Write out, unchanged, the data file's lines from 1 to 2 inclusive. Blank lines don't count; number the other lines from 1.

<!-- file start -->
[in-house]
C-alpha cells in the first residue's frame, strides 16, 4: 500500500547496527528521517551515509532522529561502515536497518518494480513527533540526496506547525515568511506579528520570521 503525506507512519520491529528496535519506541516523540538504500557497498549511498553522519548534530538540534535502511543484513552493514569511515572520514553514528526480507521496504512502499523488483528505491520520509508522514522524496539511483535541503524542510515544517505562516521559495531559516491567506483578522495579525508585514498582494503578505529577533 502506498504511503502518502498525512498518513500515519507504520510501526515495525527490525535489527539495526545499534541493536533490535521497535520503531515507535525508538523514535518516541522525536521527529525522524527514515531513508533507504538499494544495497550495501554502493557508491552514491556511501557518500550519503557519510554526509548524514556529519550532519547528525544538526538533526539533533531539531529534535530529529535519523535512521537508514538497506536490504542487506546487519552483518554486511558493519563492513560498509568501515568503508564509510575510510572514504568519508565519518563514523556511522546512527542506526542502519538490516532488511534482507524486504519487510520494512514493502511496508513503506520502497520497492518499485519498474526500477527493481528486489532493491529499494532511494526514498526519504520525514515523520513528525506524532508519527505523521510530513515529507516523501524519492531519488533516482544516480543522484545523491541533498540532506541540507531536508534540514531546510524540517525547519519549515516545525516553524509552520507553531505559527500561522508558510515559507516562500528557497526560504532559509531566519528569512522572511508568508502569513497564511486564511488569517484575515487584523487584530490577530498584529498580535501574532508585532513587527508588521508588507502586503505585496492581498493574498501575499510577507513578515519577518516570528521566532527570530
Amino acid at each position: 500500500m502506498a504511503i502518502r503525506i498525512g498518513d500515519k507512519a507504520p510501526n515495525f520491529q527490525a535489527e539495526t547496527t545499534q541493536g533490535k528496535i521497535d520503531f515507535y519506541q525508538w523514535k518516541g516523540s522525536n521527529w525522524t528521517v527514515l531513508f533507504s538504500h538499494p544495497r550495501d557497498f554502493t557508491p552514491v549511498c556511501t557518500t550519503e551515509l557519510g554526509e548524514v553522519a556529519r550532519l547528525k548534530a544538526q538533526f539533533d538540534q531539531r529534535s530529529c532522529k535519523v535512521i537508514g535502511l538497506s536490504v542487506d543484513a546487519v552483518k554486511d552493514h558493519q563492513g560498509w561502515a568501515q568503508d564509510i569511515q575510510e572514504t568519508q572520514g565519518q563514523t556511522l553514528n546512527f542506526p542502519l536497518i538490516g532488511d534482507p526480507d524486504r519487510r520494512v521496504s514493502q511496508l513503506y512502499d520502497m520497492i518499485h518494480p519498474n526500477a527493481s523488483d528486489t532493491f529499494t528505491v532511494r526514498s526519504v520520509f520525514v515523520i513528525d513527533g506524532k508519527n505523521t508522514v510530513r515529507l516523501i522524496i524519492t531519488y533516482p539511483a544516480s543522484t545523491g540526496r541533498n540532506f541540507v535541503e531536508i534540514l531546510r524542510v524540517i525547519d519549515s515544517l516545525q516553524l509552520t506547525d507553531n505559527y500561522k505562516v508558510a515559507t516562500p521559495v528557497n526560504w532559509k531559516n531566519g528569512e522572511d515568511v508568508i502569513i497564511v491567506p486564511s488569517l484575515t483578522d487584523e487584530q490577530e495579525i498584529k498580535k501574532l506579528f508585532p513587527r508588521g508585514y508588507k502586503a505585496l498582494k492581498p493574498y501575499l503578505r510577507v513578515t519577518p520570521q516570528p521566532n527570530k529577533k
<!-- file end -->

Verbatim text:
[in-house]
C-alpha cells in the first residue's frame, strides 16, 4: 500500500547496527528521517551515509532522529561502515536497518518494480513527533540526496506547525515568511506579528520570521 503525506507512519520491529528496535519506541516523540538504500557497498549511498553522519548534530538540534535502511543484513552493514569511515572520514553514528526480507521496504512502499523488483528505491520520509508522514522524496539511483535541503524542510515544517505562516521559495531559516491567506483578522495579525508585514498582494503578505529577533 502506498504511503502518502498525512498518513500515519507504520510501526515495525527490525535489527539495526545499534541493536533490535521497535520503531515507535525508538523514535518516541522525536521527529525522524527514515531513508533507504538499494544495497550495501554502493557508491552514491556511501557518500550519503557519510554526509548524514556529519550532519547528525544538526538533526539533533531539531529534535530529529535519523535512521537508514538497506536490504542487506546487519552483518554486511558493519563492513560498509568501515568503508564509510575510510572514504568519508565519518563514523556511522546512527542506526542502519538490516532488511534482507524486504519487510520494512514493502511496508513503506520502497520497492518499485519498474526500477527493481528486489532493491529499494532511494526514498526519504520525514515523520513528525506524532508519527505523521510530513515529507516523501524519492531519488533516482544516480543522484545523491541533498540532506541540507531536508534540514531546510524540517525547519519549515516545525516553524509552520507553531505559527500561522508558510515559507516562500528557497526560504532559509531566519528569512522572511508568508502569513497564511486564511488569517484575515487584523487584530490577530498584529498580535501574532508585532513587527508588521508588507502586503505585496492581498493574498501575499510577507513578515519577518516570528521566532527570530